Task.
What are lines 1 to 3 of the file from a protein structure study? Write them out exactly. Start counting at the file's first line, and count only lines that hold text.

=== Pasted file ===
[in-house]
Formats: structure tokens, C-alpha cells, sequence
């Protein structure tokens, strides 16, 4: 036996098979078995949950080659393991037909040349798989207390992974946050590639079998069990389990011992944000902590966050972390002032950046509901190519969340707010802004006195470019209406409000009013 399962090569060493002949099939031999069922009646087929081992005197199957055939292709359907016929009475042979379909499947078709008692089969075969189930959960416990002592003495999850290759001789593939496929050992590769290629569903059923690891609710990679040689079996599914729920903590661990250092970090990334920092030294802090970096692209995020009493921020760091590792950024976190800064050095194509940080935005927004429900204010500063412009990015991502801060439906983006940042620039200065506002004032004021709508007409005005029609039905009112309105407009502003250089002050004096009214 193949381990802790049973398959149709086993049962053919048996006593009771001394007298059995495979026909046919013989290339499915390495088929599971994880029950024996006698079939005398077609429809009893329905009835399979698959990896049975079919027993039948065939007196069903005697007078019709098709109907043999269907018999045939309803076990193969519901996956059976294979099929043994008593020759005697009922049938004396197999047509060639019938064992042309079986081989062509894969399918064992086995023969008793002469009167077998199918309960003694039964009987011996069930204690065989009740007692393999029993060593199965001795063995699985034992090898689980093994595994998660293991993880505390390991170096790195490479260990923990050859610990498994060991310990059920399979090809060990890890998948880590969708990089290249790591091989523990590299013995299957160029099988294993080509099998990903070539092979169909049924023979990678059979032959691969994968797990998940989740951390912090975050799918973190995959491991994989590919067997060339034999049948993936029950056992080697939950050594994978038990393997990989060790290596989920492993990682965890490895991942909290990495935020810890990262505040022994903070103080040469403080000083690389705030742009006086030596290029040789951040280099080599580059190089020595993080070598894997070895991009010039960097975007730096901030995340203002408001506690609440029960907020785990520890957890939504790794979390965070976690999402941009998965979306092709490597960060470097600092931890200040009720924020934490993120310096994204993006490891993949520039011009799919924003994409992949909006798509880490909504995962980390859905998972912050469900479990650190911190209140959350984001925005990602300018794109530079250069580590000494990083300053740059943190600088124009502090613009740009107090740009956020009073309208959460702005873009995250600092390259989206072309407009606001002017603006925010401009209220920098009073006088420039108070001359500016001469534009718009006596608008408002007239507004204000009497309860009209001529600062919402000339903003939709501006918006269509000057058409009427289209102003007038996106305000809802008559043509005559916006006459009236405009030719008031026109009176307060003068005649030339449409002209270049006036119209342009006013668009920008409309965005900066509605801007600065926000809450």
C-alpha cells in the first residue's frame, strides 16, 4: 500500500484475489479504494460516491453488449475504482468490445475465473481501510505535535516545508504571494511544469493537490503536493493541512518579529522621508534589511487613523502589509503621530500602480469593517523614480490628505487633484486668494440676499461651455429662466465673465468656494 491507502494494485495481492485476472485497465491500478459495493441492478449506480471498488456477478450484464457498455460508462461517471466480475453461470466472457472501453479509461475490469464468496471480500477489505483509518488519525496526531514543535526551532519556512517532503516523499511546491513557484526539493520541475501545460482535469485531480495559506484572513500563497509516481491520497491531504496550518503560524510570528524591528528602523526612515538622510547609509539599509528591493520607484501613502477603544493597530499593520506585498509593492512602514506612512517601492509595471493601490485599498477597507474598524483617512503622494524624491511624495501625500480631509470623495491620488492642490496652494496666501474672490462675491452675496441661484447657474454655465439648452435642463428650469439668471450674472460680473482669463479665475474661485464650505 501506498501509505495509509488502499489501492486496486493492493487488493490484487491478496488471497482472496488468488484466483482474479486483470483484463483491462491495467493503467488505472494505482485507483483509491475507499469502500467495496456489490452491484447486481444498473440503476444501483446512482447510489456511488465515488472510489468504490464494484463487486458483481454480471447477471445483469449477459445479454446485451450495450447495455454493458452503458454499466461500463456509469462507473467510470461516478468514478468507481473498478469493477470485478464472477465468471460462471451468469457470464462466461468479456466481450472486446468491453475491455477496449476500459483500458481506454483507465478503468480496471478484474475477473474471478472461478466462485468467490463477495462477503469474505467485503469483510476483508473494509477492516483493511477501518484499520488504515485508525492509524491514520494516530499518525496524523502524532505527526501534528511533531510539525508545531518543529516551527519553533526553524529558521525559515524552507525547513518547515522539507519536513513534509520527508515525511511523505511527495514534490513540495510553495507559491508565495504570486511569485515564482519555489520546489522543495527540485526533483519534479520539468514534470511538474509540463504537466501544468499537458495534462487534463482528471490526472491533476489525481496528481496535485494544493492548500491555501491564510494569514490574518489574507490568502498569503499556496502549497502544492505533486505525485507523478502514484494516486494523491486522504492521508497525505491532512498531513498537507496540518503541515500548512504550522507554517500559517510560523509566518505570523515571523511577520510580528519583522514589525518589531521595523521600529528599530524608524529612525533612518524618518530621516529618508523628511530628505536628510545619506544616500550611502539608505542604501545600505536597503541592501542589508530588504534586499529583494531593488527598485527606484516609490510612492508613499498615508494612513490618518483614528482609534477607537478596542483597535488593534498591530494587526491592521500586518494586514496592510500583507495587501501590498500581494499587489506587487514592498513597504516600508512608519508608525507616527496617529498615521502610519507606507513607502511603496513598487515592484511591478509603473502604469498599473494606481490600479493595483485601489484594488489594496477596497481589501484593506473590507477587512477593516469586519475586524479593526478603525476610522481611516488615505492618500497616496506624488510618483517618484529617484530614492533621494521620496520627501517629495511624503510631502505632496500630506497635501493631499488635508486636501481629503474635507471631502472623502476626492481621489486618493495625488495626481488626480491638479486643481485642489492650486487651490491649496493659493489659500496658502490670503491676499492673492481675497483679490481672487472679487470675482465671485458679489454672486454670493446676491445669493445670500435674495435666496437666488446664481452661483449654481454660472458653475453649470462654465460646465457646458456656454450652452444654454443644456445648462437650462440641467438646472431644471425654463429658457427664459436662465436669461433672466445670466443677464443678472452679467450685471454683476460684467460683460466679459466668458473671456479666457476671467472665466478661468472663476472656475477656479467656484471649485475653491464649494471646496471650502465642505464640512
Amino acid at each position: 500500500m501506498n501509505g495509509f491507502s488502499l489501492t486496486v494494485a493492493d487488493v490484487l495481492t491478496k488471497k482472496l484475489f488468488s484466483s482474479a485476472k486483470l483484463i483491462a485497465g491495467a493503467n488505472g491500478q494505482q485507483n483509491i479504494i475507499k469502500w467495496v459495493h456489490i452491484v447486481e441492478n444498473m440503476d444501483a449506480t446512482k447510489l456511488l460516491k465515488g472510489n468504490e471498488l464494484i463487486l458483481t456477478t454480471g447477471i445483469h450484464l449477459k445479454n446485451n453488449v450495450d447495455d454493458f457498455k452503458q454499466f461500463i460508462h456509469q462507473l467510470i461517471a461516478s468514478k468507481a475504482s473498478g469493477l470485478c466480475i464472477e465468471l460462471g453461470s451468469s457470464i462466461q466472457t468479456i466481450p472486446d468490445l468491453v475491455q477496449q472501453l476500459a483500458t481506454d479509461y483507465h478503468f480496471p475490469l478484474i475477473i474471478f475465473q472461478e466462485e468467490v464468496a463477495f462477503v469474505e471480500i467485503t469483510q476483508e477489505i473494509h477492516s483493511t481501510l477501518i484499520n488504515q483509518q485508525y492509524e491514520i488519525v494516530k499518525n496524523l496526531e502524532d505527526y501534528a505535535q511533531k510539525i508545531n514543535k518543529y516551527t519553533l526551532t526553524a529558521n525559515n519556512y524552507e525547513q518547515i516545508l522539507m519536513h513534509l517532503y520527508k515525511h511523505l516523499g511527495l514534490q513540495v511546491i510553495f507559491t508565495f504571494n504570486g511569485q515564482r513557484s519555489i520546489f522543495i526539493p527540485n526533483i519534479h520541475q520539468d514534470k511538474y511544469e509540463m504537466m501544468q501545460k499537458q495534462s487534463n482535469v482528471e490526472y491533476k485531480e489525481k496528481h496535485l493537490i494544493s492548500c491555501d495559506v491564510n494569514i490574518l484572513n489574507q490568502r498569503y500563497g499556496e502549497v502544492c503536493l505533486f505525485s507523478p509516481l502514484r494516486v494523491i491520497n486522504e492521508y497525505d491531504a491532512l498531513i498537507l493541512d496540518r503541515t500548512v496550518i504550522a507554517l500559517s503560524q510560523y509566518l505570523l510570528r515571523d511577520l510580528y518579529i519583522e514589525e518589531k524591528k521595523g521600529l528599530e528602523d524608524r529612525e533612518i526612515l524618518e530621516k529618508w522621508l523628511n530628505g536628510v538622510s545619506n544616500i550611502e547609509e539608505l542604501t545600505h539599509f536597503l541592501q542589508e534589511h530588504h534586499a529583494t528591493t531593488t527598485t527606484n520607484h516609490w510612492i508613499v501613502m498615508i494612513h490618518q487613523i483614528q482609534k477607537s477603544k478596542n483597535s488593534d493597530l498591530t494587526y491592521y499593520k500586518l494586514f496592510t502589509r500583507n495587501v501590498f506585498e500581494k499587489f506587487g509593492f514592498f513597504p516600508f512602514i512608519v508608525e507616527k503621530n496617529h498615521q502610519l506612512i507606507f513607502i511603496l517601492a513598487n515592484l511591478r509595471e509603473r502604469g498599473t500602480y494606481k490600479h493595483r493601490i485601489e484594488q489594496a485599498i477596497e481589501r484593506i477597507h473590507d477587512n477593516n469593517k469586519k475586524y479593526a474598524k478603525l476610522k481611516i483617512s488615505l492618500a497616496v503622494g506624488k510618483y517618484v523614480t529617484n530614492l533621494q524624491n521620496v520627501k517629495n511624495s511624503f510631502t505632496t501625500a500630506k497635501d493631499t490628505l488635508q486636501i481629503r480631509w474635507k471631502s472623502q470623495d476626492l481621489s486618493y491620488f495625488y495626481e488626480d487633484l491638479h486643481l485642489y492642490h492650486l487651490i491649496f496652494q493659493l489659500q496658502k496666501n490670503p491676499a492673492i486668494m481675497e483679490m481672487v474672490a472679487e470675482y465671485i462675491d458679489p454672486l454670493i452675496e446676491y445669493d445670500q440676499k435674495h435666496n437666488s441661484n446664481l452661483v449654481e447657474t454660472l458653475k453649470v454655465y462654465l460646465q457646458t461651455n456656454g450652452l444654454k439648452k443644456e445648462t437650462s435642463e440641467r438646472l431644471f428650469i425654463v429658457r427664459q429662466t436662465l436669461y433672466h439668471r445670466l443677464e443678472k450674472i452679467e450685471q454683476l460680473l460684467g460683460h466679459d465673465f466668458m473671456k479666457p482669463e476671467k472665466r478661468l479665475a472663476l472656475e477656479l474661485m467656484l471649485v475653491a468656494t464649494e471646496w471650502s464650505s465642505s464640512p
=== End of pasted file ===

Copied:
[in-house]
Formats: structure tokens, C-alpha cells, sequence
């Protein structure tokens, strides 16, 4: 036996098979078995949950080659393991037909040349798989207390992974946050590639079998069990389990011992944000902590966050972390002032950046509901190519969340707010802004006195470019209406409000009013 399962090569060493002949099939031999069922009646087929081992005197199957055939292709359907016929009475042979379909499947078709008692089969075969189930959960416990002592003495999850290759001789593939496929050992590769290629569903059923690891609710990679040689079996599914729920903590661990250092970090990334920092030294802090970096692209995020009493921020760091590792950024976190800064050095194509940080935005927004429900204010500063412009990015991502801060439906983006940042620039200065506002004032004021709508007409005005029609039905009112309105407009502003250089002050004096009214 193949381990802790049973398959149709086993049962053919048996006593009771001394007298059995495979026909046919013989290339499915390495088929599971994880029950024996006698079939005398077609429809009893329905009835399979698959990896049975079919027993039948065939007196069903005697007078019709098709109907043999269907018999045939309803076990193969519901996956059976294979099929043994008593020759005697009922049938004396197999047509060639019938064992042309079986081989062509894969399918064992086995023969008793002469009167077998199918309960003694039964009987011996069930204690065989009740007692393999029993060593199965001795063995699985034992090898689980093994595994998660293991993880505390390991170096790195490479260990923990050859610990498994060991310990059920399979090809060990890890998948880590969708990089290249790591091989523990590299013995299957160029099988294993080509099998990903070539092979169909049924023979990678059979032959691969994968797990998940989740951390912090975050799918973190995959491991994989590919067997060339034999049948993936029950056992080697939950050594994978038990393997990989060790290596989920492993990682965890490895991942909290990495935020810890990262505040022994903070103080040469403080000083690389705030742009006086030596290029040789951040280099080599580059190089020595993080070598894997070895991009010039960097975007730096901030995340203002408001506690609440029960907020785990520890957890939504790794979390965070976690999402941009998965979306092709490597960060470097600092931890200040009720924020934490993120310096994204993006490891993949520039011009799919924003994409992949909006798509880490909504995962980390859905998972912050469900479990650190911190209140959350984001925005990602300018794109530079250069580590000494990083300053740059943190600088124009502090613009740009107090740009956020009073309208959460702005873009995250600092390259989206072309407009606001002017603006925010401009209220920098009073006088420039108070001359500016001469534009718009006596608008408002007239507004204000009497309860009209001529600062919402000339903003939709501006918006269509000057058409009427289209102003007038996106305000809802008559043509005559916006006459009236405009030719008031026109009176307060003068005649030339449409002209270049006036119209342009006013668009920008409309965005900066509605801007600065926000809450």